Collecting bottles, tossing leftovers, taking out the garbage
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Like it or not — and, really, I don’t like it —
with every passing year they muscle in,
inhabit my skin like fingers in a sock,
shifting my face into a foreign familiarity,
less me, more them: father, mother, uncle, aunt,
blunt nose from one, slack cheeks from another,
her lips, his eyes, and from them all, the wrinkles.
Age brings them home to me in this new way,
and how hard it is to love them in myself
as I loved them — still do, down to the moles
on the backs of their hands, the tobacco breath,
the bald spot I prayed I’d never have. God
didn’t listen. This morning in the mirror they
are merciless, and I stare at my face until
I lift my hand and press it against
my eyes the way one presses down the eyes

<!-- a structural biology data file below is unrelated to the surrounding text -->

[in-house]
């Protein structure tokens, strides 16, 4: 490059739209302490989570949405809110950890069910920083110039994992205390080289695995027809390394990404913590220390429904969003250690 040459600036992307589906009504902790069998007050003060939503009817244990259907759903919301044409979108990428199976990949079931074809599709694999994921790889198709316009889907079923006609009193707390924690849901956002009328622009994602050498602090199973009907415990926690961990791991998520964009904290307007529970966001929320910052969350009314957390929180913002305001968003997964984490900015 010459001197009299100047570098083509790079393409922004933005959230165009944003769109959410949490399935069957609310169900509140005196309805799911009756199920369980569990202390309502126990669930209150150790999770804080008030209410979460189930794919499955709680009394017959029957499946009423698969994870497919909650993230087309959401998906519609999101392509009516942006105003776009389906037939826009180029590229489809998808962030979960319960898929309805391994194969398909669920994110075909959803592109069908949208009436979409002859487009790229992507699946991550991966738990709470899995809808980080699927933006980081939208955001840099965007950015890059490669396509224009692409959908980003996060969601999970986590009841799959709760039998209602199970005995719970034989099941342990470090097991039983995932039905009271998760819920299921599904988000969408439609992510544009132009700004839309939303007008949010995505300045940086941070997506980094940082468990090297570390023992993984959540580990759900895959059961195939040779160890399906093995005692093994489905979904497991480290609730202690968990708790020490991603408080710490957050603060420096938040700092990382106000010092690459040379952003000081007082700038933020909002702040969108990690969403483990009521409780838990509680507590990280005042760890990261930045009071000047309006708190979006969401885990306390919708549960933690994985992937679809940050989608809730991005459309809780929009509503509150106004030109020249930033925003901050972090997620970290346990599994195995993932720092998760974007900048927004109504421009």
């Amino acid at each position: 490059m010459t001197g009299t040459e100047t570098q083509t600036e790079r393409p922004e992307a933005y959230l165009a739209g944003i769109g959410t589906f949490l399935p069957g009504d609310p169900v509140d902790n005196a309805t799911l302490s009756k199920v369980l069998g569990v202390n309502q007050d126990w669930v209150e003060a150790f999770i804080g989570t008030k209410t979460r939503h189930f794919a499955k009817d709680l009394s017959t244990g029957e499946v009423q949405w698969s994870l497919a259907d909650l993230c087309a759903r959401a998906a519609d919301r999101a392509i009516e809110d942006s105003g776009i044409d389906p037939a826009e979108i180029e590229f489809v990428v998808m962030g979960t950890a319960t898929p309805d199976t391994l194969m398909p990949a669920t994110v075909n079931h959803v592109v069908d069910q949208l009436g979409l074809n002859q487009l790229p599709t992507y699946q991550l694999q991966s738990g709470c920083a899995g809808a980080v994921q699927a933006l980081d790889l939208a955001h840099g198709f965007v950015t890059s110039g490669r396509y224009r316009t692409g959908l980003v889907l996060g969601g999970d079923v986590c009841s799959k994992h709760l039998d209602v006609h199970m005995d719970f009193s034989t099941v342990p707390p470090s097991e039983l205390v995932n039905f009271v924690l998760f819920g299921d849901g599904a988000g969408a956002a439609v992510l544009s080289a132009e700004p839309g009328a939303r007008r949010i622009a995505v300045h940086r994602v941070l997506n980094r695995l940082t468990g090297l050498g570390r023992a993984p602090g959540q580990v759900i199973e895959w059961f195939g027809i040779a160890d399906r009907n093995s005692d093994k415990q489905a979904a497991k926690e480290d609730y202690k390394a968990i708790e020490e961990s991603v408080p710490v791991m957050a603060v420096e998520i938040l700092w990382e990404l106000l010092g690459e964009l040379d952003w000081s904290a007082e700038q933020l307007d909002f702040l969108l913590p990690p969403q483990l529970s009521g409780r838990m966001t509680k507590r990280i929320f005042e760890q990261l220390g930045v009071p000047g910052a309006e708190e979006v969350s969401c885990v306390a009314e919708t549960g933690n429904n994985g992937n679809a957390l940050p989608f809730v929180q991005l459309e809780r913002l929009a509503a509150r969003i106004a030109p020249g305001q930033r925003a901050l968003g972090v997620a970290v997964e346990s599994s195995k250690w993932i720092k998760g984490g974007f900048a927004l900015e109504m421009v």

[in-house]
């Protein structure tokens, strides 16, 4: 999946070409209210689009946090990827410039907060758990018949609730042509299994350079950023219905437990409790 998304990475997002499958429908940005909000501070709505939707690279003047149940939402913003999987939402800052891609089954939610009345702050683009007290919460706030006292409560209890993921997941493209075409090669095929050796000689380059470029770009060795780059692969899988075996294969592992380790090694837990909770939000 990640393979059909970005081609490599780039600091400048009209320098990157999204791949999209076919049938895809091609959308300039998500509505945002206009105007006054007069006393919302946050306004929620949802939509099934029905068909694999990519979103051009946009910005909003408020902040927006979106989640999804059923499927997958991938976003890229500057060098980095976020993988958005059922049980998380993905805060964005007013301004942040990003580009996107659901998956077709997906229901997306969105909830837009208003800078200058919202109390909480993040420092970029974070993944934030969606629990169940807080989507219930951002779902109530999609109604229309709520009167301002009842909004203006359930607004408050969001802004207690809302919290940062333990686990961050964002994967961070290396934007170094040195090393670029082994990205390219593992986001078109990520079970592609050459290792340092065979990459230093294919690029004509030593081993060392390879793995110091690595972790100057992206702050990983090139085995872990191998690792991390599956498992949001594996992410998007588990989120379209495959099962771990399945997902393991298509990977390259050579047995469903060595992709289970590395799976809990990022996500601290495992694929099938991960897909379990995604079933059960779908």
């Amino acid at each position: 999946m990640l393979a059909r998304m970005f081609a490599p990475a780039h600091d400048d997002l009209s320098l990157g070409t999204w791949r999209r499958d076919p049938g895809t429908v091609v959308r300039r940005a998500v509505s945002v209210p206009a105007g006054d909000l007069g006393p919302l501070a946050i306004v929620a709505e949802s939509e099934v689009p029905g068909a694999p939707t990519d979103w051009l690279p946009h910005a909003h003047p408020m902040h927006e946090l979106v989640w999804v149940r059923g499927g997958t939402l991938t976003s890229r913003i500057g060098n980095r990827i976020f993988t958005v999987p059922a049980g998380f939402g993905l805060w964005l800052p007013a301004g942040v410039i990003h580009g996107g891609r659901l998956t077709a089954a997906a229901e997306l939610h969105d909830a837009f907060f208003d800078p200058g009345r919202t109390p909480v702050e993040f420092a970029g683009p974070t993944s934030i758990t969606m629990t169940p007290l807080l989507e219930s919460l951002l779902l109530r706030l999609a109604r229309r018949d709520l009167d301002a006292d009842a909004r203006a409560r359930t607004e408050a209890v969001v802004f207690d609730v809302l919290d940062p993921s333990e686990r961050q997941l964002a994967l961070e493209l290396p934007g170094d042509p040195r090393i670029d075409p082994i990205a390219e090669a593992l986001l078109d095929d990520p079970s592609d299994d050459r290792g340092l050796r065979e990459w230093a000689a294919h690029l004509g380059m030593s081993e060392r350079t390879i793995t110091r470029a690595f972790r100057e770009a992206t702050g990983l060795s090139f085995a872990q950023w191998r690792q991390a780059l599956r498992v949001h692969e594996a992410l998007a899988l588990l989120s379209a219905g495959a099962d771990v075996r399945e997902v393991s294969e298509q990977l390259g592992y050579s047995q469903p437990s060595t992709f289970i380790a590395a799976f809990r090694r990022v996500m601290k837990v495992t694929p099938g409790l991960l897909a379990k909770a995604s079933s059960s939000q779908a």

of the dead. But then, in the darkness behind
my eyelids, I see what I won’t want to forget
when I trace their features on my changing face.
They are where I come from, and age brings
me home to them.
Wanting’s the thing, not the thing itself.
The thing itself no longer calls to me:
a glistening French cruller, or crème caramel,
or sun-licked body lounging by the sea,
deep into a languorous stretch, are not
the point — no need to taste or to caress.
Which is in fact the point. Because a knot
just tightened in my chest, a cramp of loss.
It doesn’t make sense, I know I don’t want
to waste myself in wanting, not at all —
but to have back for a moment what I can’t:
in wind and sun and spray, the sirens’ call,
me strapped again to the salty mast! Wrung
to the marrow by that unbearable song!